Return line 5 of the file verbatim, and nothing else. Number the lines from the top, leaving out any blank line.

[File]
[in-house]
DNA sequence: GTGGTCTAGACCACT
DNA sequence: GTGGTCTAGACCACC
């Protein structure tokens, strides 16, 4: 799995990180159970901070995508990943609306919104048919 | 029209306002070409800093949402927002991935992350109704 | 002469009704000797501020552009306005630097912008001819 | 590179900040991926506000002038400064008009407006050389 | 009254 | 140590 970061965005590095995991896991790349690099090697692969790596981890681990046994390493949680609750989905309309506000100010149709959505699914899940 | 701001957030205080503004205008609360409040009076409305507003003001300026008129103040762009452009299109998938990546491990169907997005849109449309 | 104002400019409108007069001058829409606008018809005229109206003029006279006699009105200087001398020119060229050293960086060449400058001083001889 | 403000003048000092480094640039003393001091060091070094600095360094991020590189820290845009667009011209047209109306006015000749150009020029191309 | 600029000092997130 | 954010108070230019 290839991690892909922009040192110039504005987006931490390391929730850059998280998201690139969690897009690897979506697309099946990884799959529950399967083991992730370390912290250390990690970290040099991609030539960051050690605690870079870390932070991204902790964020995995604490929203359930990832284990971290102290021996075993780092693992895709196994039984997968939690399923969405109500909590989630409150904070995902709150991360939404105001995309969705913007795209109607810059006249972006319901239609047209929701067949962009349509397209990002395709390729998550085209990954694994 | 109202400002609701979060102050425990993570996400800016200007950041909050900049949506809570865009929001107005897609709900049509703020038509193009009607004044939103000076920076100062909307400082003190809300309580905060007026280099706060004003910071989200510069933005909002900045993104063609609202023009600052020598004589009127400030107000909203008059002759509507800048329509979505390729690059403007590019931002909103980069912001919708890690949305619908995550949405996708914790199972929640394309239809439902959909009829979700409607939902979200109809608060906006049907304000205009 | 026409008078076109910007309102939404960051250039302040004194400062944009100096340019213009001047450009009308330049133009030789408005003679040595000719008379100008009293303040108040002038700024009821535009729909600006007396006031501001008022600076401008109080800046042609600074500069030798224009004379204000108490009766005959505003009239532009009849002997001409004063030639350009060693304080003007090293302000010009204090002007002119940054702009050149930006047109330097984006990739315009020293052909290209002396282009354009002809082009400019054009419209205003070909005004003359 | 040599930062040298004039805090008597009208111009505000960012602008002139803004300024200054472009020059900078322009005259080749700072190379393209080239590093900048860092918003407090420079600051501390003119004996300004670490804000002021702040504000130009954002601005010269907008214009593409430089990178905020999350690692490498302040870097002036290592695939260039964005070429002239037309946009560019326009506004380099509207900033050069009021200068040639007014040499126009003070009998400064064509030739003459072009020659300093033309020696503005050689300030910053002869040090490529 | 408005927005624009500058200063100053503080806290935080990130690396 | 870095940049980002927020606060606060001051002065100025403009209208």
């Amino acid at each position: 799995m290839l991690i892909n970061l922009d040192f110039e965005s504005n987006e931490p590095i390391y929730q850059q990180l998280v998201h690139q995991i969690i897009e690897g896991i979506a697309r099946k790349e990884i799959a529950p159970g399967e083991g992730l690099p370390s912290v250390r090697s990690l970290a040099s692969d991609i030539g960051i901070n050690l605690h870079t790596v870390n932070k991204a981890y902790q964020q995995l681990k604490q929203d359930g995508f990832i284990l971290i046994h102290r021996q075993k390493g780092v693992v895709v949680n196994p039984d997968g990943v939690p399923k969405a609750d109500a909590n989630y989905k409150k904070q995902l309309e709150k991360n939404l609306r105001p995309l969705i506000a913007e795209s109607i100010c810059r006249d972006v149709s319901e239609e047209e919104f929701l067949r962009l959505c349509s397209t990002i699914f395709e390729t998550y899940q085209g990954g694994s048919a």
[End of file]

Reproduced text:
């Amino acid at each position: 799995m290839l991690i892909n970061l922009d040192f110039e965005s504005n987006e931490p590095i390391y929730q850059q990180l998280v998201h690139q995991i969690i897009e690897g896991i979506a697309r099946k790349e990884i799959a529950p159970g399967e083991g992730l690099p370390s912290v250390r090697s990690l970290a040099s692969d991609i030539g960051i901070n050690l605690h870079t790596v870390n932070k991204a981890y902790q964020q995995l681990k604490q929203d359930g995508f990832i284990l971290i046994h102290r021996q075993k390493g780092v693992v895709v949680n196994p039984d997968g990943v939690p399923k969405a609750d109500a909590n989630y989905k409150k904070q995902l309309e709150k991360n939404l609306r105001p995309l969705i506000a913007e795209s109607i100010c810059r006249d972006v149709s319901e239609e047209e919104f929701l067949r962009l959505c349509s397209t990002i699914f395709e390729t998550y899940q085209g990954g694994s048919a």